With both the Elbe and Rhine frontiers breached by the early months of 1945, Germany had clearly lost the war. To understand why the Germans continued to give battle, Ian Kershaw looks at the German mindset and the National Socialist structures of political power.
Kershaw begins his book with the attempt on Adolf Hitler’s life in July 1944. Alarmed by the advancing Russian army, a group of generals attempted an assassination and coup d’etat. But the bomb planted by a young staff officer at Hitler’s field headquarters in East Prussia failed to kill Hitler. Had it done so, Kershaw contends, the army hierarchy would have sued for peace. But the failed attempt actually strengthened German resolve.
The coup d’etat had limited objectives: an armistice on the Western front. The conspirators hoped to convince the Americans and British to come to terms and then join Germany sans Hitler in repelling the threat of Soviet Bolshevism to Eastern and Central Europe. Hitler remained adamant in opposing any negotiations and would have to be removed.
The precedent set by the armistice that ended the First World War clouded the German mindset in the last months of the war. By the fall of 1918, hunger was stalking Germany. Public support for the war in France had crumbled. The military leadership feared mutiny. America had entered the war and the terms proposed by President Woodrow Wilson would leave Germany as the dominant power in Central Europe. Germany sued for peace but had not been defeated, hence the Nazi myth of a ‘stab in the back’ and the ‘cowardly capitulation.’
The political power structure of the Nazi regime had become increasingly top-down: Hitler and four henchmen, Martin Bormann, Joseph Goebbels, Heinrich Himmler, and Albert Speer. The quadrumvirate understood Germany’s dire military situation, they questioned some of Hitler’s calls, but they loyally carried out his commands. All were ‘war criminals’ and had been warned by the Allied leadership that they would be arrested and tried; they had nowhere to go.
They had no worry about the military elite. The younger generals who replaced those purged after the attempted coup d’etat had stronger loyalty to their Führer.
Bormann was responsible for re-invigorating the Nazi Party and insuring its continued loyalty to Hitler. Himmler, head of the SS and the Gestapo, had been given the additional responsibility for ensuring that the army and the gauleiter remained committed to Hitler’s war. A reign of terror kept most ordinary Germans frightened and intimidated.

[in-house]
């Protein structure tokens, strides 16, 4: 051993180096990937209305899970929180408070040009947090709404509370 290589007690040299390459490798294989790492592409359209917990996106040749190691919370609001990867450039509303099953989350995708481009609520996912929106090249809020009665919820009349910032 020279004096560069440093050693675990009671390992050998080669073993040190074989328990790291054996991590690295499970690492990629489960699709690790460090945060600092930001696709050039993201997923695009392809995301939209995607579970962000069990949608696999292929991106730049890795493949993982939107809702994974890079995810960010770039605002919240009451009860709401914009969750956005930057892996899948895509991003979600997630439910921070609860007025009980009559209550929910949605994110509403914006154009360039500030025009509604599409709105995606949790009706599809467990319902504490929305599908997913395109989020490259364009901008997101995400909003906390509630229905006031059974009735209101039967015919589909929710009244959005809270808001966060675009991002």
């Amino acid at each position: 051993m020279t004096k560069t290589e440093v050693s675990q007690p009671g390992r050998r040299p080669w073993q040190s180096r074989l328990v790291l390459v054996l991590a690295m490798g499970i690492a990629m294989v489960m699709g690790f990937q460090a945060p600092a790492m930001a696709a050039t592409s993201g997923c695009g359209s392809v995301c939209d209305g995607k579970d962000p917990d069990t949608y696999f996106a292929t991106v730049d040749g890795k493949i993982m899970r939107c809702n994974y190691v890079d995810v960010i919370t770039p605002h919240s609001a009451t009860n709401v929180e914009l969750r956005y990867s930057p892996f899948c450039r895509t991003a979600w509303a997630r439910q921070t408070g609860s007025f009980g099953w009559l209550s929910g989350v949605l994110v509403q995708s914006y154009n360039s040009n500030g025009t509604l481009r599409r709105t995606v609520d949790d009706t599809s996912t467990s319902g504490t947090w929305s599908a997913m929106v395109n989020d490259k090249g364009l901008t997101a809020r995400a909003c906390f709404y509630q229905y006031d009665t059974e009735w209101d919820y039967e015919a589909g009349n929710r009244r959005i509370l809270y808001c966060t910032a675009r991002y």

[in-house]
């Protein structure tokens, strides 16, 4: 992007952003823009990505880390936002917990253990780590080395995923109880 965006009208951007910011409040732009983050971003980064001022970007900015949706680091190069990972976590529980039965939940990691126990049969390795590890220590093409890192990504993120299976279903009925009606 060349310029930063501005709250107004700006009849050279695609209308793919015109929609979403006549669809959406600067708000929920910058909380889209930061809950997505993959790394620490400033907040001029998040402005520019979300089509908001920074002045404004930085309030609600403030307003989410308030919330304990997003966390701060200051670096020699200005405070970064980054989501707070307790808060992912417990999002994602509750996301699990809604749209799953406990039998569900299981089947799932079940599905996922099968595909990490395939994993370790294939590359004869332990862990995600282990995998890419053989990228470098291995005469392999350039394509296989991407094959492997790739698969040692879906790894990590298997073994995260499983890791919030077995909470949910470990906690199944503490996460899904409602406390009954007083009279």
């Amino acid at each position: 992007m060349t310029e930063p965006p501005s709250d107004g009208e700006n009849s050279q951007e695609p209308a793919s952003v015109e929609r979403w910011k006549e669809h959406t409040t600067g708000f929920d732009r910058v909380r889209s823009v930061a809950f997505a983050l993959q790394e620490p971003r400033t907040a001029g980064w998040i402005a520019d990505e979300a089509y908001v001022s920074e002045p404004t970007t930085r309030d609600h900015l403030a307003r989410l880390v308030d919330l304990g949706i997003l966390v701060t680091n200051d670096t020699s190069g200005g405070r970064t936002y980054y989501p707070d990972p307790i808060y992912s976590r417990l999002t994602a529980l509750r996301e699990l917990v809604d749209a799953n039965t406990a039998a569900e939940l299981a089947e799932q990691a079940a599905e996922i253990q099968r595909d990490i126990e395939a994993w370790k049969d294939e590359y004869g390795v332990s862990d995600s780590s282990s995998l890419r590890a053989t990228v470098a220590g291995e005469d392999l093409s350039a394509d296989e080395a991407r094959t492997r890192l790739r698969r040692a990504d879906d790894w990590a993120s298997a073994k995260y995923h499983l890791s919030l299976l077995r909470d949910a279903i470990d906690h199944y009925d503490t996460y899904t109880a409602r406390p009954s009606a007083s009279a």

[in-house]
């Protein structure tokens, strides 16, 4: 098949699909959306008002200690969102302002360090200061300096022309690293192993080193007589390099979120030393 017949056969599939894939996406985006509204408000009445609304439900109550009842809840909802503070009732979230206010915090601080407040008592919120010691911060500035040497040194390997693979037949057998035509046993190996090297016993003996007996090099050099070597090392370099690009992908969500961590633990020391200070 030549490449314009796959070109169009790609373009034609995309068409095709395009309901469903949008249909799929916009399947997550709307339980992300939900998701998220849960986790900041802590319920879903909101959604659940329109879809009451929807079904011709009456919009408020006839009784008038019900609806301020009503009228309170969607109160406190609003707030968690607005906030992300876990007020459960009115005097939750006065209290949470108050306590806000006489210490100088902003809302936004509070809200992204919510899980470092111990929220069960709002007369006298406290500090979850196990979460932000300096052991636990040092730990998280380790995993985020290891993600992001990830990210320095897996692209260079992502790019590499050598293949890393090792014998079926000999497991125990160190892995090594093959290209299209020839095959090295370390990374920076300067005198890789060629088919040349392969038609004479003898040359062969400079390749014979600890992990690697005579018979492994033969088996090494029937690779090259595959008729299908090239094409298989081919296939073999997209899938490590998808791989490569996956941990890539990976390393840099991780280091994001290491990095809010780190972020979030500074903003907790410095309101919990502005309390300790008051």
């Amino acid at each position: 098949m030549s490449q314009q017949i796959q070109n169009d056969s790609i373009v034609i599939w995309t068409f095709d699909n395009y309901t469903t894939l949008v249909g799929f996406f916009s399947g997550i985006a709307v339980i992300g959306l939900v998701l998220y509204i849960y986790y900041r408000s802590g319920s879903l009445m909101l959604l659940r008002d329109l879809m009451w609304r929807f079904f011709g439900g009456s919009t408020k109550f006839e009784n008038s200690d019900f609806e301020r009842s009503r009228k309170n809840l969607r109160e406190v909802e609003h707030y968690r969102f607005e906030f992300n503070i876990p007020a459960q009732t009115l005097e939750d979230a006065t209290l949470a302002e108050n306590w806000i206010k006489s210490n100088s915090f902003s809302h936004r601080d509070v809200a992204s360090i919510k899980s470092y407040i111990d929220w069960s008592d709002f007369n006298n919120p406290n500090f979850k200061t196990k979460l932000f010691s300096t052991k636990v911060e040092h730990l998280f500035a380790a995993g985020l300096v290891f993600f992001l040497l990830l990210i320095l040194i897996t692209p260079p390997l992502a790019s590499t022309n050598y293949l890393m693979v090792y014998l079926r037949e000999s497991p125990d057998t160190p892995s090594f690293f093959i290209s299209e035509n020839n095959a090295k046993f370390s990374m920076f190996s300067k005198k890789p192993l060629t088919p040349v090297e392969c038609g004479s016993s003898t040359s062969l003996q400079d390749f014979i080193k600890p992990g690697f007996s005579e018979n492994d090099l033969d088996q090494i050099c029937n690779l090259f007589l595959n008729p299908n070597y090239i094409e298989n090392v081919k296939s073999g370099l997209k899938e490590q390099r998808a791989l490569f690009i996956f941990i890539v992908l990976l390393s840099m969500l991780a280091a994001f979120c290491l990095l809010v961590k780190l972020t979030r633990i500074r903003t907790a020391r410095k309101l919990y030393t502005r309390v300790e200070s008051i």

Goebbels and Speer, though in many other issues at odds, convinced Hitler and then implemented “total war,” the unlimited allocation of German lives and resources to continue the fight. Germans were assured that the Wehrmacht would soon be receiving “new weapons.” V2 rockets would bring Britain to her knees. The navy had a new generation of U-boats. Given this mindset, Kershaw does not believe the Allied demand for unconditional surrender had much to do with the decision to fight to the end.
The conduct of the Russian armies now occupying East Prussia and Poland was effectively used to keep most Germans from contemplating surrender. The German army’s rampage in Poland and the Ukraine during Operation Barbarossa in 1941 plus some well-publicized atrocity stories committed by Russians made it impossible for either soldiers or civilians to think of any alternative to battling the advancing Soviet armies..
The massive German Ardennes offensive in the December 1944 was intended to undermine the British and U.S. will to fight on. For a week or so it gave hope to Germans. But the Allies held a huge superiority of men and weaponry, and the German offensive was turned back. Then in January 1945 the Russians began their winter offensive.
The final months of the Nazi regime bunkered under Berlin is a well-known story. Mentally and physically Hitler was deteriorating; he did not want to be captured by the Soviets. Sadly his suicide didn’t happen until the end of April. Bormann, Goebbels, and Himmler also committed suicide. Speer’s last months had a different trajectory. Still loyal to his Fürher, nevertheless he worked to keep the gauleiters from carrying out Hitler’s orders to destroy heavy industry, the German railroads, bridges, even cathedrals. Speer convinced them that industry should be “disabled” to allow Germany to fight another day.
The resulting loss of life was enormous. From July 1944 to April 1945, there were 350,000 casualties a month, dead, missing, and captured. Half of all Allied bombs dropped on German cities occurred between July 1944 and the end of the war. The wonderful baroque cities Dresden and Wurzburg and the medieval city of Nuremberg were destroyed.